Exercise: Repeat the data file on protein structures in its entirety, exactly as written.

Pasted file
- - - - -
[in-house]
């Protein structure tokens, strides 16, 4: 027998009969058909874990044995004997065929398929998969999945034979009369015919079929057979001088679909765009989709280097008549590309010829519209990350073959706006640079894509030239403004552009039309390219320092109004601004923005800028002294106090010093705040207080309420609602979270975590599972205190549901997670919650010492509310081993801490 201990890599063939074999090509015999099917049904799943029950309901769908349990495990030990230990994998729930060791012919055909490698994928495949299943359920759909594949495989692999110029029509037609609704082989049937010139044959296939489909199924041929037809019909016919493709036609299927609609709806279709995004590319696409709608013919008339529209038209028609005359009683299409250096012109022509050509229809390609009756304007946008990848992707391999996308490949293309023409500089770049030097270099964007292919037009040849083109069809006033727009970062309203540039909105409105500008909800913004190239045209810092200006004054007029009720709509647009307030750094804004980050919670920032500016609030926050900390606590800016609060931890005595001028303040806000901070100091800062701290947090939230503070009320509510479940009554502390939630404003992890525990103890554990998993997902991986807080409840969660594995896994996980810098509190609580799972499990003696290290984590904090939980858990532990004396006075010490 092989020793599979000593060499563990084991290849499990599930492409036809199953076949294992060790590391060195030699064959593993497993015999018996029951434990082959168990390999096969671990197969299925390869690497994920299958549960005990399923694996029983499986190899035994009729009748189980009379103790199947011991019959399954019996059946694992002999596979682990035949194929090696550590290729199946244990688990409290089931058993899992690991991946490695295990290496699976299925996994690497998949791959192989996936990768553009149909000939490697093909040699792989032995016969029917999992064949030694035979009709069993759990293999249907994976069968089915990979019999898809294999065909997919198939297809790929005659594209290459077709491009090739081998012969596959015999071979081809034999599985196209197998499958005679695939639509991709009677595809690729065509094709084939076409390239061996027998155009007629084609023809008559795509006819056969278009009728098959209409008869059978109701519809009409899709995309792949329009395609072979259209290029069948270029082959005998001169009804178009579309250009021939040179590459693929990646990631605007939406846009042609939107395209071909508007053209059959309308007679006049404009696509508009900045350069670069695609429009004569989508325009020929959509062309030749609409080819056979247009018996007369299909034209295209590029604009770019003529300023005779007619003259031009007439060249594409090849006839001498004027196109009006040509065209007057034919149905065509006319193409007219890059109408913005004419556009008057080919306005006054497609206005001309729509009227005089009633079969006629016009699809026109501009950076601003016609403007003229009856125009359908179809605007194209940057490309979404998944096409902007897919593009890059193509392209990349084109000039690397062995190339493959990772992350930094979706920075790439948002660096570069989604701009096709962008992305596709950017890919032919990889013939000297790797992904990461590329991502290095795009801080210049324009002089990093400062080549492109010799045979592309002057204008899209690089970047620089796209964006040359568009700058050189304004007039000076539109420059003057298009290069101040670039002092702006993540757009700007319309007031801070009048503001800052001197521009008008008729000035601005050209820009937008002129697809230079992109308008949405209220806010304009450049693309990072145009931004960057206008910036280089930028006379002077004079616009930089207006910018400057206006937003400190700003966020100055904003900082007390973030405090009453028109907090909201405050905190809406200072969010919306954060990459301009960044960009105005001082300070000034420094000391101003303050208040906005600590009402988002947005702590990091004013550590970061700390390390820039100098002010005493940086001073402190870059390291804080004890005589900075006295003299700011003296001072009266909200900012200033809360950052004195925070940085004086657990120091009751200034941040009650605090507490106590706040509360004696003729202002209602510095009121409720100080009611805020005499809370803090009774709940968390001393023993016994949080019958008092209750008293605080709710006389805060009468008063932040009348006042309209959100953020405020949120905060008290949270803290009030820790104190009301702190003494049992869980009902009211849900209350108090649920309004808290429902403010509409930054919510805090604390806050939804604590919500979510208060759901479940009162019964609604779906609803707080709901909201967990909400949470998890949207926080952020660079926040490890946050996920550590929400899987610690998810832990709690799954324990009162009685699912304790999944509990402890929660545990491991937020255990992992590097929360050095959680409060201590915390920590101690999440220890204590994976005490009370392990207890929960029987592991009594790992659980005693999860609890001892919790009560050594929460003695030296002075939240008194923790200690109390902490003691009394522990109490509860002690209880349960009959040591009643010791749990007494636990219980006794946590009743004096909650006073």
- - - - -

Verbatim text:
[in-house]
């Protein structure tokens, strides 16, 4: 027998009969058909874990044995004997065929398929998969999945034979009369015919079929057979001088679909765009989709280097008549590309010829519209990350073959706006640079894509030239403004552009039309390219320092109004601004923005800028002294106090010093705040207080309420609602979270975590599972205190549901997670919650010492509310081993801490 201990890599063939074999090509015999099917049904799943029950309901769908349990495990030990230990994998729930060791012919055909490698994928495949299943359920759909594949495989692999110029029509037609609704082989049937010139044959296939489909199924041929037809019909016919493709036609299927609609709806279709995004590319696409709608013919008339529209038209028609005359009683299409250096012109022509050509229809390609009756304007946008990848992707391999996308490949293309023409500089770049030097270099964007292919037009040849083109069809006033727009970062309203540039909105409105500008909800913004190239045209810092200006004054007029009720709509647009307030750094804004980050919670920032500016609030926050900390606590800016609060931890005595001028303040806000901070100091800062701290947090939230503070009320509510479940009554502390939630404003992890525990103890554990998993997902991986807080409840969660594995896994996980810098509190609580799972499990003696290290984590904090939980858990532990004396006075010490 092989020793599979000593060499563990084991290849499990599930492409036809199953076949294992060790590391060195030699064959593993497993015999018996029951434990082959168990390999096969671990197969299925390869690497994920299958549960005990399923694996029983499986190899035994009729009748189980009379103790199947011991019959399954019996059946694992002999596979682990035949194929090696550590290729199946244990688990409290089931058993899992690991991946490695295990290496699976299925996994690497998949791959192989996936990768553009149909000939490697093909040699792989032995016969029917999992064949030694035979009709069993759990293999249907994976069968089915990979019999898809294999065909997919198939297809790929005659594209290459077709491009090739081998012969596959015999071979081809034999599985196209197998499958005679695939639509991709009677595809690729065509094709084939076409390239061996027998155009007629084609023809008559795509006819056969278009009728098959209409008869059978109701519809009409899709995309792949329009395609072979259209290029069948270029082959005998001169009804178009579309250009021939040179590459693929990646990631605007939406846009042609939107395209071909508007053209059959309308007679006049404009696509508009900045350069670069695609429009004569989508325009020929959509062309030749609409080819056979247009018996007369299909034209295209590029604009770019003529300023005779007619003259031009007439060249594409090849006839001498004027196109009006040509065209007057034919149905065509006319193409007219890059109408913005004419556009008057080919306005006054497609206005001309729509009227005089009633079969006629016009699809026109501009950076601003016609403007003229009856125009359908179809605007194209940057490309979404998944096409902007897919593009890059193509392209990349084109000039690397062995190339493959990772992350930094979706920075790439948002660096570069989604701009096709962008992305596709950017890919032919990889013939000297790797992904990461590329991502290095795009801080210049324009002089990093400062080549492109010799045979592309002057204008899209690089970047620089796209964006040359568009700058050189304004007039000076539109420059003057298009290069101040670039002092702006993540757009700007319309007031801070009048503001800052001197521009008008008729000035601005050209820009937008002129697809230079992109308008949405209220806010304009450049693309990072145009931004960057206008910036280089930028006379002077004079616009930089207006910018400057206006937003400190700003966020100055904003900082007390973030405090009453028109907090909201405050905190809406200072969010919306954060990459301009960044960009105005001082300070000034420094000391101003303050208040906005600590009402988002947005702590990091004013550590970061700390390390820039100098002010005493940086001073402190870059390291804080004890005589900075006295003299700011003296001072009266909200900012200033809360950052004195925070940085004086657990120091009751200034941040009650605090507490106590706040509360004696003729202002209602510095009121409720100080009611805020005499809370803090009774709940968390001393023993016994949080019958008092209750008293605080709710006389805060009468008063932040009348006042309209959100953020405020949120905060008290949270803290009030820790104190009301702190003494049992869980009902009211849900209350108090649920309004808290429902403010509409930054919510805090604390806050939804604590919500979510208060759901479940009162019964609604779906609803707080709901909201967990909400949470998890949207926080952020660079926040490890946050996920550590929400899987610690998810832990709690799954324990009162009685699912304790999944509990402890929660545990491991937020255990992992590097929360050095959680409060201590915390920590101690999440220890204590994976005490009370392990207890929960029987592991009594790992659980005693999860609890001892919790009560050594929460003695030296002075939240008194923790200690109390902490003691009394522990109490509860002690209880349960009959040591009643010791749990007494636990219980006794946590009743004096909650006073």